Anyone who’s met Annie or taken a spin through her catalogs or websites knows that she’s a die-hard pattern lover, and likes them even more when they’re paired in unexpected combos of color and shape. And while we’ve written about pairing patterns before—in the bedroom, on the floor, and even on the sofa and chairs –“How do I mix patterns without making my favorite rooms look like a circus?” is still one of the most popular questions we get. So today Annie’s breaking down the concepts of pattern pairing in just a few simple steps that we can all duplicate at home.
- First, choose a high-contrast, two-tone color palette. This helps take the guesswork out of figuring out which colors go together, and gives the room a streamlined, modern look. White and a seasonal solid are the perfect starting point.
- Select a focal pattern. In the example she used here, Annie went with a quilt and shams in a bubbly, sixties-inspired pattern and an on-trend slate grey and white.
- Consider scale. Take a step back and look at your focal pattern. Is it large, medium, or small in scale? If it’s large, you’ll want to pair it with two to three additional, smaller patterns. The reverse is true for a small focal pattern. For a medium-size pattern, such as the quilt Annie used here, it’s best to pair it with one pattern of a similar size and up to two additional, smaller patterns. Thus she chose one decorative pillow in a medium stripe, and an embroidered throw pillow and sheets in a more delicate motif. Which brings us to . . .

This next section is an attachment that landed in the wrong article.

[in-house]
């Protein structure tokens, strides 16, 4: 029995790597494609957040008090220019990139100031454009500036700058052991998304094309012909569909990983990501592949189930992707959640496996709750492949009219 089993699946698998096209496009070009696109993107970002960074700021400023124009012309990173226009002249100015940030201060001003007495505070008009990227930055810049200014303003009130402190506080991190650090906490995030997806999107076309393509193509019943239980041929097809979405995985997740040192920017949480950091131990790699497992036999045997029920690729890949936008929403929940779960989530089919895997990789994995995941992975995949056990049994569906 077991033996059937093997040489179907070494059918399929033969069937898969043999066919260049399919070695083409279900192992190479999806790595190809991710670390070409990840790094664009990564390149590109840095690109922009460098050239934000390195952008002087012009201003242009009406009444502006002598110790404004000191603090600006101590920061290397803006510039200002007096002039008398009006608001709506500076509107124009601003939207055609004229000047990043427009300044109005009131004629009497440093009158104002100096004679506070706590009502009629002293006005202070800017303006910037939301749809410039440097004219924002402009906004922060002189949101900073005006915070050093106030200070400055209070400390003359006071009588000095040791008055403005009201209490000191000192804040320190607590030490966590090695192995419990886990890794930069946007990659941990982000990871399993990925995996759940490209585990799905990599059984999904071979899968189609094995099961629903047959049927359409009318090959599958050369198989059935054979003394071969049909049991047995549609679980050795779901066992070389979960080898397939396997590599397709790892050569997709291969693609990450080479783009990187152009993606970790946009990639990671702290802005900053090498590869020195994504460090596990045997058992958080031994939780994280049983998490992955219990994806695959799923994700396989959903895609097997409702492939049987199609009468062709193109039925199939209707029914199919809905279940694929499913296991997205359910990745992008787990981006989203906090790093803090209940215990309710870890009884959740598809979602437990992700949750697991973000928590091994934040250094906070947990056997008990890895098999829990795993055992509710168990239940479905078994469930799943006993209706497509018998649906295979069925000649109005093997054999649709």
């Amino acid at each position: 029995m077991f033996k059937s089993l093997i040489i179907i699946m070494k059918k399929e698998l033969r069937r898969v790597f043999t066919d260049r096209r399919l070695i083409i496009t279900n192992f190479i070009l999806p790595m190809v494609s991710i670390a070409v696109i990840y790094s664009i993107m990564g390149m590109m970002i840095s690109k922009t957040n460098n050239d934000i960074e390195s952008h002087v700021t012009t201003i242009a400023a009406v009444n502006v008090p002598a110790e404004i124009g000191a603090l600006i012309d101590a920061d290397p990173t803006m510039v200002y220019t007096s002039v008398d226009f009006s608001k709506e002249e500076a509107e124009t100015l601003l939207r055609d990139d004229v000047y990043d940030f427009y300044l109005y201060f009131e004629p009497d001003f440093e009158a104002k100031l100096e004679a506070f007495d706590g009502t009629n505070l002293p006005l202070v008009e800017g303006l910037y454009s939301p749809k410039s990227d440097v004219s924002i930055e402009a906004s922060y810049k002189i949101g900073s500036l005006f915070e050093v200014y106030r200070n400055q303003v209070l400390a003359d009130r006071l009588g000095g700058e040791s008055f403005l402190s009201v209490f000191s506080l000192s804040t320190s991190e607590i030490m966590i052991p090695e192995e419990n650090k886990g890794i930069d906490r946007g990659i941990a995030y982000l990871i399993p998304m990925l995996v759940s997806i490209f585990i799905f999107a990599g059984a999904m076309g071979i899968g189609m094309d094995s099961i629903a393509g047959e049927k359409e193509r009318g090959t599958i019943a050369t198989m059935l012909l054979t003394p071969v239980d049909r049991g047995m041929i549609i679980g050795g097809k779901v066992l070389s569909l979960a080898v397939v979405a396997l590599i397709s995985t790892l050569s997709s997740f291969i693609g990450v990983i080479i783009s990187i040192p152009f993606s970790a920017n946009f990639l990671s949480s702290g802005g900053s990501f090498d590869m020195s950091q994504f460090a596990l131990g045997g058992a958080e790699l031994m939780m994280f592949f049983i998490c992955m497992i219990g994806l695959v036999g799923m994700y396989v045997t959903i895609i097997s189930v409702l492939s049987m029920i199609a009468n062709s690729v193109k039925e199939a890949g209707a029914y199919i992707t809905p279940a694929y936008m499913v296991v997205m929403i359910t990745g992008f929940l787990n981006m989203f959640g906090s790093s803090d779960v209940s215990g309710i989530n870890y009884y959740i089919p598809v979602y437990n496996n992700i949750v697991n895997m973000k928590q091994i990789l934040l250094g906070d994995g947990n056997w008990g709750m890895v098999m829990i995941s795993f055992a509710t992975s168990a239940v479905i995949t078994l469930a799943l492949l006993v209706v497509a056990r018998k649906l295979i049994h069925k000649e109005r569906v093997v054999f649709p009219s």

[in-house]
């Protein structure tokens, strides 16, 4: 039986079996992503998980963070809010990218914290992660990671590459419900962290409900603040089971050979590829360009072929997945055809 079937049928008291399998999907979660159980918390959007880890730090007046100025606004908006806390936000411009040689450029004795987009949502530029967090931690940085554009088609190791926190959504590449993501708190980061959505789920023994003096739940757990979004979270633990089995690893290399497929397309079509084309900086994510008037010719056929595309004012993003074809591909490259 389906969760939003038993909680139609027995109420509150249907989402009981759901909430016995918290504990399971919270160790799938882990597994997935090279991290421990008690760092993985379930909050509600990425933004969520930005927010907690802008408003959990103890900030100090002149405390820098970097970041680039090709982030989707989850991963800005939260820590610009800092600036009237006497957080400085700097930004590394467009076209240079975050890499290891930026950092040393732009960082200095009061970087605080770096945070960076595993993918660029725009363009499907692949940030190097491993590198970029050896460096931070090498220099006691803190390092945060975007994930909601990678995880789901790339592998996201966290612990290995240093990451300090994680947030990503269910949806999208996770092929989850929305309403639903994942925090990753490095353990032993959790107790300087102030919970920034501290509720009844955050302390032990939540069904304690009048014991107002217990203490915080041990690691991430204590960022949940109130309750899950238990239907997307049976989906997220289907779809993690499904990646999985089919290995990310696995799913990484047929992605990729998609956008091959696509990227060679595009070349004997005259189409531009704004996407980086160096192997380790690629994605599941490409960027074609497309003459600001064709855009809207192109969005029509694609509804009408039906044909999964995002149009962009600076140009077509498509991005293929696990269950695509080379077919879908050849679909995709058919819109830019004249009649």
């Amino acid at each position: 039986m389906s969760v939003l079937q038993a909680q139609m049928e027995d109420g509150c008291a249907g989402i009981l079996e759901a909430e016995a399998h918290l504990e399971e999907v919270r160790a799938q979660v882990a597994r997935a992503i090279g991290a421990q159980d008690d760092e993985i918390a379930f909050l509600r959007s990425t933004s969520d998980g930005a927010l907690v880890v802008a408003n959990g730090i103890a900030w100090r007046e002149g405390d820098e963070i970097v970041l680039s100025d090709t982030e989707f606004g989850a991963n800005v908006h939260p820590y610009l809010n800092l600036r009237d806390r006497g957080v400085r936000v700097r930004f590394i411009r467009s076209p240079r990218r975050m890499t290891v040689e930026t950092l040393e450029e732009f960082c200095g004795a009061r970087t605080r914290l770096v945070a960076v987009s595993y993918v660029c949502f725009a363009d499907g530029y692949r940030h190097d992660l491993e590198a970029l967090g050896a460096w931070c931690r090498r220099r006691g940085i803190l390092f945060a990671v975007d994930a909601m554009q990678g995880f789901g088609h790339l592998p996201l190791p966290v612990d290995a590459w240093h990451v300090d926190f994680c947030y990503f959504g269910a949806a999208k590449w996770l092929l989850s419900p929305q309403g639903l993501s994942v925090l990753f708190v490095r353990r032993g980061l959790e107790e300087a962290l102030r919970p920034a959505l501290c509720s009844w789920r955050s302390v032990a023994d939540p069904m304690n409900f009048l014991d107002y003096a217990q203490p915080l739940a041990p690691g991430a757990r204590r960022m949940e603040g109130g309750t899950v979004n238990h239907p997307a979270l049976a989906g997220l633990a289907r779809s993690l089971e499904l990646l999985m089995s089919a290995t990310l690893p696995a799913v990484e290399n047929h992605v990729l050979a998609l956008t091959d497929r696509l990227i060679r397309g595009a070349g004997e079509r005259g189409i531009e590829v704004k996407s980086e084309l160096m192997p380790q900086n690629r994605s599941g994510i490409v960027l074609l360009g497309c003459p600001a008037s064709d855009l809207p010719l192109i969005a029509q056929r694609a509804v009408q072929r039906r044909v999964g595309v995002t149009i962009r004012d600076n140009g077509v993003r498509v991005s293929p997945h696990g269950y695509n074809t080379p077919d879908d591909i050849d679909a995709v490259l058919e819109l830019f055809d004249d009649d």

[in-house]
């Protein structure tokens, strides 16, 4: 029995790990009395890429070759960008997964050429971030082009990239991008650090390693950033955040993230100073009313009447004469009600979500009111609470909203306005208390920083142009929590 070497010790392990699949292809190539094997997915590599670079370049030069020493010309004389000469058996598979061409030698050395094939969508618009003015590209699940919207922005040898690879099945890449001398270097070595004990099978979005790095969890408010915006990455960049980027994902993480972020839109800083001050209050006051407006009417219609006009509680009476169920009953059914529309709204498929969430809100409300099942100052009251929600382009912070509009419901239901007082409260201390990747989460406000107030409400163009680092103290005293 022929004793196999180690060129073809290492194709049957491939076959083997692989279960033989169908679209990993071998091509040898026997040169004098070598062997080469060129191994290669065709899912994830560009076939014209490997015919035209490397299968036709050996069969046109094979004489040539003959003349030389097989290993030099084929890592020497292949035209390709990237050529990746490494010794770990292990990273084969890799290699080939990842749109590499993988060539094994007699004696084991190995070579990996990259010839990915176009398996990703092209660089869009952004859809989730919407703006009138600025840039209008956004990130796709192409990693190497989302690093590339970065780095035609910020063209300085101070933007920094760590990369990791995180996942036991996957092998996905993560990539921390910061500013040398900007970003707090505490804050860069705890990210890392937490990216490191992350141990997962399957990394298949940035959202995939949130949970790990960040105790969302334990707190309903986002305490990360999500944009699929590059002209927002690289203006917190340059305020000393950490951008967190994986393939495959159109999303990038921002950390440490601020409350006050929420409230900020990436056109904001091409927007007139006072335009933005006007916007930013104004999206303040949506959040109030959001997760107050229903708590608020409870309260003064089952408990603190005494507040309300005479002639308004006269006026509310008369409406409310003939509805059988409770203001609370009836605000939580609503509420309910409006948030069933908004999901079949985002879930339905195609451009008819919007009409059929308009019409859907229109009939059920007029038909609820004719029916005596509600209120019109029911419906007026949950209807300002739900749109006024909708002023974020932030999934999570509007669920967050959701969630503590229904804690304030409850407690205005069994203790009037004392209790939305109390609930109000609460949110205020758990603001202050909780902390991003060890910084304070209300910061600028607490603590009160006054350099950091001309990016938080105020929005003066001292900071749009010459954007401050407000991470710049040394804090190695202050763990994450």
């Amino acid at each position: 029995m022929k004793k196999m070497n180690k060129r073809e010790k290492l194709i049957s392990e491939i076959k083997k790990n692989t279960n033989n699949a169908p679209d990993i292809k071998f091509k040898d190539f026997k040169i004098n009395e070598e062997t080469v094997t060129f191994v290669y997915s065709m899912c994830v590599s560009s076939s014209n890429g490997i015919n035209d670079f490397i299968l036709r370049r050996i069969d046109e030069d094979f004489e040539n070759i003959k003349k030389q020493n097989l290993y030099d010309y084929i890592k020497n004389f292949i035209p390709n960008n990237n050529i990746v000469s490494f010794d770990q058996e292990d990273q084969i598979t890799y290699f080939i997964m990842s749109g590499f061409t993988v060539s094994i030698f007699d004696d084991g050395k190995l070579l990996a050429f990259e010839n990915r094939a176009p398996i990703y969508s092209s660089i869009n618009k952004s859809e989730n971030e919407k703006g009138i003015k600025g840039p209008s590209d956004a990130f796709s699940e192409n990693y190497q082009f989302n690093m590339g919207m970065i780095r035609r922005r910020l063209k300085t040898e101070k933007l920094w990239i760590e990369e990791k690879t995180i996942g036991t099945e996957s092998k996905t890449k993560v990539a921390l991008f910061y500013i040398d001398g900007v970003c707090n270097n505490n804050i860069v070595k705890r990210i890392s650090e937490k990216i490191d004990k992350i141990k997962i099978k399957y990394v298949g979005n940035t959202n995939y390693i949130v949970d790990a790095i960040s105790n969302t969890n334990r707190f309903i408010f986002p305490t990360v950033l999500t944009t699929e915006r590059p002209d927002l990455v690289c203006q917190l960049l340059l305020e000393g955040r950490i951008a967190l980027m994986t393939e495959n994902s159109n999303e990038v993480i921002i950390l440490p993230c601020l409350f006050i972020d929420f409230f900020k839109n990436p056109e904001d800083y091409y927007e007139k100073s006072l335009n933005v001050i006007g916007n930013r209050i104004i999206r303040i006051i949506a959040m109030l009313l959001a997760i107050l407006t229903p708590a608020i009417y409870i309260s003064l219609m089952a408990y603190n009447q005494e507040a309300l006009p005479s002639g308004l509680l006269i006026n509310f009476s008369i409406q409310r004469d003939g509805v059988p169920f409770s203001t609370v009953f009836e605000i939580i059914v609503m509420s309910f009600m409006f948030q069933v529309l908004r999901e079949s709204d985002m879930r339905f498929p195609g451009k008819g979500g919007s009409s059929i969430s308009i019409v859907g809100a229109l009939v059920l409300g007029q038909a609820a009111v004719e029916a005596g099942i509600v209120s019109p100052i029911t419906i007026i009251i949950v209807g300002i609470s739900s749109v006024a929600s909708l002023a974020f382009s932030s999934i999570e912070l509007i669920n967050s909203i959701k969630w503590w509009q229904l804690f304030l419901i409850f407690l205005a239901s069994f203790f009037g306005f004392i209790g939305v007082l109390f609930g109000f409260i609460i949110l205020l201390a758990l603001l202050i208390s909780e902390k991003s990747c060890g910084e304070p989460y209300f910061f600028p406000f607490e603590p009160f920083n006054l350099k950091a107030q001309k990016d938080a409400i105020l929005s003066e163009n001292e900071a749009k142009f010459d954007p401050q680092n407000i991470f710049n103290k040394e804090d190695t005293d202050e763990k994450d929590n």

- Remember that embroidery, applique, and banding count as patterns. Because these decorative elements are often used in just a few spots on a textile, with the rest of the textile in a solid color, this is a sneaky way to work in a small pattern without tipping the balance.
- Offset the patterns with solids. Got a patterned quilt? Layer it with a solid matelassé or duvet cover, shams, a decorative pillow, or throw in one of the colors from your two-tone palette.
- Add in variations on the theme. For a more sophisticated effect, chose a few items that are in the same color family as your focal pattern, but not exactly the same shade. To finish off this look, Annie chose a plush, geometric wool rug in a paler shade of grey and ivory, plus a throw in a woven stripe in similar, lighter hues.
Love the look? Let’s go shopping: